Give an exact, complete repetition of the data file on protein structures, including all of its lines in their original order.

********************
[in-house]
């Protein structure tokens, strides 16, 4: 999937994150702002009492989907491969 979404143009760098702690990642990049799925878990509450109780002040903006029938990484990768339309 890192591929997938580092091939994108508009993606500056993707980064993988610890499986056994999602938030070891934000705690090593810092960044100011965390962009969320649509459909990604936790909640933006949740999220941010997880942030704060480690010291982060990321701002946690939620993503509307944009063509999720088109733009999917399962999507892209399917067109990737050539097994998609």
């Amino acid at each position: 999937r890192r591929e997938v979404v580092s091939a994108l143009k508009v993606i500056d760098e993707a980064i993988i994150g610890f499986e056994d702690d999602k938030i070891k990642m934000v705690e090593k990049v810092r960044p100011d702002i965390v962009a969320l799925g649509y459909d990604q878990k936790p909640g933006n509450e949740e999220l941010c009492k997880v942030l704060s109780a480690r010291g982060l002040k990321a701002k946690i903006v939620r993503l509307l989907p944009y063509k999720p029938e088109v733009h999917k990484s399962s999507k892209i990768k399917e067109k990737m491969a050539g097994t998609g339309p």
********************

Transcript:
[in-house]
């Protein structure tokens, strides 16, 4: 999937994150702002009492989907491969 979404143009760098702690990642990049799925878990509450109780002040903006029938990484990768339309 890192591929997938580092091939994108508009993606500056993707980064993988610890499986056994999602938030070891934000705690090593810092960044100011965390962009969320649509459909990604936790909640933006949740999220941010997880942030704060480690010291982060990321701002946690939620993503509307944009063509999720088109733009999917399962999507892209399917067109990737050539097994998609």
């Amino acid at each position: 999937r890192r591929e997938v979404v580092s091939a994108l143009k508009v993606i500056d760098e993707a980064i993988i994150g610890f499986e056994d702690d999602k938030i070891k990642m934000v705690e090593k990049v810092r960044p100011d702002i965390v962009a969320l799925g649509y459909d990604q878990k936790p909640g933006n509450e949740e999220l941010c009492k997880v942030l704060s109780a480690r010291g982060l002040k990321a701002k946690i903006v939620r993503l509307l989907p944009y063509k999720p029938e088109v733009h999917k990484s399962s999507k892209i990768k399917e067109k990737m491969a050539g097994t998609g339309p």